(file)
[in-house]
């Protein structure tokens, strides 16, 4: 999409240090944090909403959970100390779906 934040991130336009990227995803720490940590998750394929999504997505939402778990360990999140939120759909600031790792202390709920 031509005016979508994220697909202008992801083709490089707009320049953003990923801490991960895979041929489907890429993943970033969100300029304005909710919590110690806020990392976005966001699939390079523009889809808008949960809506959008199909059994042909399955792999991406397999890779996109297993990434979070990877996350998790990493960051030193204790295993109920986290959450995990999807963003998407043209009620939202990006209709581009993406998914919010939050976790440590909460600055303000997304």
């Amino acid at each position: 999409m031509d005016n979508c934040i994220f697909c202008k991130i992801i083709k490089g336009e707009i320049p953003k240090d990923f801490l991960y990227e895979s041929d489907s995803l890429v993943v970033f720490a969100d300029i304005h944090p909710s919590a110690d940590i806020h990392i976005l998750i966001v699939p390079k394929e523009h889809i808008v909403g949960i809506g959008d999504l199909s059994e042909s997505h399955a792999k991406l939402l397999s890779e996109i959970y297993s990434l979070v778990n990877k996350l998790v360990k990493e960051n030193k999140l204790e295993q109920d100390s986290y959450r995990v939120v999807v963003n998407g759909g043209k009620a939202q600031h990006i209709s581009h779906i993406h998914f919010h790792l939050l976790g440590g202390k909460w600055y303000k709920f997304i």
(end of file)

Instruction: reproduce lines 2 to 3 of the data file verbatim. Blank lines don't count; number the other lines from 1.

């Protein structure tokens, strides 16, 4: 999409240090944090909403959970100390779906 934040991130336009990227995803720490940590998750394929999504997505939402778990360990999140939120759909600031790792202390709920 031509005016979508994220697909202008992801083709490089707009320049953003990923801490991960895979041929489907890429993943970033969100300029304005909710919590110690806020990392976005966001699939390079523009889809808008949960809506959008199909059994042909399955792999991406397999890779996109297993990434979070990877996350998790990493960051030193204790295993109920986290959450995990999807963003998407043209009620939202990006209709581009993406998914919010939050976790440590909460600055303000997304």
């Amino acid at each position: 999409m031509d005016n979508c934040i994220f697909c202008k991130i992801i083709k490089g336009e707009i320049p953003k240090d990923f801490l991960y990227e895979s041929d489907s995803l890429v993943v970033f720490a969100d300029i304005h944090p909710s919590a110690d940590i806020h990392i976005l998750i966001v699939p390079k394929e523009h889809i808008v909403g949960i809506g959008d999504l199909s059994e042909s997505h399955a792999k991406l939402l397999s890779e996109i959970y297993s990434l979070v778990n990877k996350l998790v360990k990493e960051n030193k999140l204790e295993q109920d100390s986290y959450r995990v939120v999807v963003n998407g759909g043209k009620a939202q600031h990006i209709s581009h779906i993406h998914f919010h790792l939050l976790g440590g202390k909460w600055y303000k709920f997304i």